News·4 min read

Daily Skimm: Baby Formula, Sri Lanka, and Kendrick Lamar

mother feeding her baby
Design: theSkimm | Photo: Getty Images
May 9, 2022

Out of Stock

The Story

The baby formula shortage is getting worse.

What’s going on?

Toward the end of last month, 40% of baby formula was out of stock. It’s a big jump from last year when the out-of-stock rate was around 2-8%. Supply chain issues and brand recalls due to product contaminations didn't help. All of this had major retailers like Target, CVS, and Walgreens limiting baby formula purchases. Meanwhile, prices on just about everything have skyrocketed. The average cost of the most popular formula brands has jumped as much as 18% in the past year.

How are parents doing?

They’re struggling. Only a quarter of babies are exclusively breastfed. That means the remaining three-quarters of parents are relying on formula for the first 4-to-6 months of a baby’s life. A handful of states (Texas, Tennessee, Missouri, Iowa, North Dakota, and South Dakota) are being hit the hardest — with more than half of the available formula sold out. 26 other states are seeing 40-50% out-of-stock rates. The impact on babies’ health could be stark: malnutrition early on in life can have long-term consequences, impacting everything from physical to cognitive development.

What options are there?

If you aren’t able to get a hold of baby formula, ask your pediatrician to help connect them with local resources like milk banks. You may also want to reconsider generic brands. Doctors say they’re just as good as brand names. But many parents are desperate to locate formula. Some have resorted to watering down the servings to stretch out their use. Others have turned to online sites like eBay to try their luck. The FDA and Biden admin say they’re working as fast as they can to try to fix the national shortage. But in the meantime, the agency warns that infant formula should never be diluted or bought online from outside the US. It has also advised against making your own formula.


An estimated millions of parents in the US rely on baby formula to keep their babies healthy. Now, this shortage has some scrambling to feed their babies in their first moments — and months — of life.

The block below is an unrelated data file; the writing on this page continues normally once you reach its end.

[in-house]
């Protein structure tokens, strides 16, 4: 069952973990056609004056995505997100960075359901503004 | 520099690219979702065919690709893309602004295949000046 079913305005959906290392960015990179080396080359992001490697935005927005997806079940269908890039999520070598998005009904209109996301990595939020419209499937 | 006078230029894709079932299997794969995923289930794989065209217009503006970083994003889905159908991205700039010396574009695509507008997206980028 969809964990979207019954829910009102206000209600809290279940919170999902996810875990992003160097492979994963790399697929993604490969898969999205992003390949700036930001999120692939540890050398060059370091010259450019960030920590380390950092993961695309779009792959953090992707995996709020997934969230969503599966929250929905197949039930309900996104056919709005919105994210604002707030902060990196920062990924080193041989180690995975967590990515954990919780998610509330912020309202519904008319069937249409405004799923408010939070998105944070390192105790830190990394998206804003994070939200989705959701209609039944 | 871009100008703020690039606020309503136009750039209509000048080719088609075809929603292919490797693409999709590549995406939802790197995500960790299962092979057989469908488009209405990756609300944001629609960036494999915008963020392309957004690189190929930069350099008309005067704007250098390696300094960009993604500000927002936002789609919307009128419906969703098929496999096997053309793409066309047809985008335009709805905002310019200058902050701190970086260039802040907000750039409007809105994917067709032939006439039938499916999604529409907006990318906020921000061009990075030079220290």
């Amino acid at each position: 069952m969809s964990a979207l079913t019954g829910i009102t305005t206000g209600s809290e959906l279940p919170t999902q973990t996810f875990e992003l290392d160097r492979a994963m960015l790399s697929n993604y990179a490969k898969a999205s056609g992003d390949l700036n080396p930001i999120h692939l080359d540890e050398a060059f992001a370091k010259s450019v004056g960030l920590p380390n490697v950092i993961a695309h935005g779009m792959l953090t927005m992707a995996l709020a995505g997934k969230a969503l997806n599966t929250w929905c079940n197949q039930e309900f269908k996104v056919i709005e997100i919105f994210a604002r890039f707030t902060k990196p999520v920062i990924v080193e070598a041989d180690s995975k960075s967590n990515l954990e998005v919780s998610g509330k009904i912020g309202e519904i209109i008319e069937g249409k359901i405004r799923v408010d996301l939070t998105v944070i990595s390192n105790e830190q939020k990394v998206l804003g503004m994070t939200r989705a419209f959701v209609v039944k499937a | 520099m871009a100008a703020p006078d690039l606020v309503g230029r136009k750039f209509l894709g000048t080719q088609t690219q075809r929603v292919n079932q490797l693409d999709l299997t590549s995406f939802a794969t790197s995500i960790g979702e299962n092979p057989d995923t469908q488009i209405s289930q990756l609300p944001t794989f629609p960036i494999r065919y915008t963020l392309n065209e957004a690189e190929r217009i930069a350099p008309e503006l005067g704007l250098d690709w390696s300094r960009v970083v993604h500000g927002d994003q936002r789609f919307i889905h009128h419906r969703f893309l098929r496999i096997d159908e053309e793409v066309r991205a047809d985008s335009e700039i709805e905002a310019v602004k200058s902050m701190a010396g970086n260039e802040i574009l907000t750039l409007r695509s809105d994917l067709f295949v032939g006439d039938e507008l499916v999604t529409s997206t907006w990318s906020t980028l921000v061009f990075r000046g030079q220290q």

PS: Here's what to do — and not do — when it comes to accessing baby formula.

And Also...This

Where there’s turmoil…

Sri Lanka. Yesterday, Prime Minister Mahinda Rajapaksa handed in his resignation. The government has faced weeks of nationwide protests for its handling of the country's worst economic crisis in decades. Over the years, government mismanagement and the pandemic have led to fuel, food, and medicine shortages, rolling blackouts, and growing inflation. For months, Sri Lankans have reportedly called on the government to seek help from the International Monetary Fund. And on Monday, the protests got violent: government supporters attacked protesters in the capital, injuring dozens and leading to a nationwide curfew. Now, the PM says the gov’s in bailout talks with the IMF but is stepping down. Protesters celebrated the announcement. But the PM’s brother, who serves as president plans to remain in power.

...Oh and speaking of people in power, Ferdinand Marcos Jr seemed on track to win the Philippines’ presidential election yesterday. The news would bring the son of the country’s former dictator to power — the first time since the ‘80s that a Marcos led the Philippines.

What’s coming to a computer near you…

High-speed internet. Yesterday, the Biden admin revealed that 48 million low-income households will have access to lowered high-speed internet costs. As part of last year’s Bipartisan Infrastructure Law, 20 internet providers have agreed to either increase speeds or cut prices to $30 a month for households that qualify. President Biden says high-speed internet is a “necessity” and that the new plan will be fast enough for a family of four to work from home and do schoolwork at the same time. Check if you qualify and apply here.

What looks great on a résumé...

A Pulitzer. Yesterday, Columbia University announced the big winners in journalism, poetry, books, and more. Andrea Elliott won for “Invisible Child” — a nonfiction book about a young girl growing up amid New York City’s homeless crisis. Joshua Cohen won the fiction prize for “The Netanyahus” — based loosely on the father of Israel’s former PM. And the Washington Post won the big journalism award for its coverage of the Jan 6 insurrection.

…Oh and, Tony Award noms spread the love far and wide, with no one show getting all the buzz. That's showbiz, baby.

What had people more stumped than usual…

Wordle. Yesterday, some users got the answer "fetus" — prompting a statement from The New York Times. The Times, which acquired Wordle earlier this year, said that this was not intentional — and that the word had been programmed into the game over a year ago. Apparently, the Times had tried to change the word last week but the tech made it hard to change.

Who's saying 'don't knock it until you've tried it'…


Who has us saying ‘DAMN’...

Kendrick Lamar.

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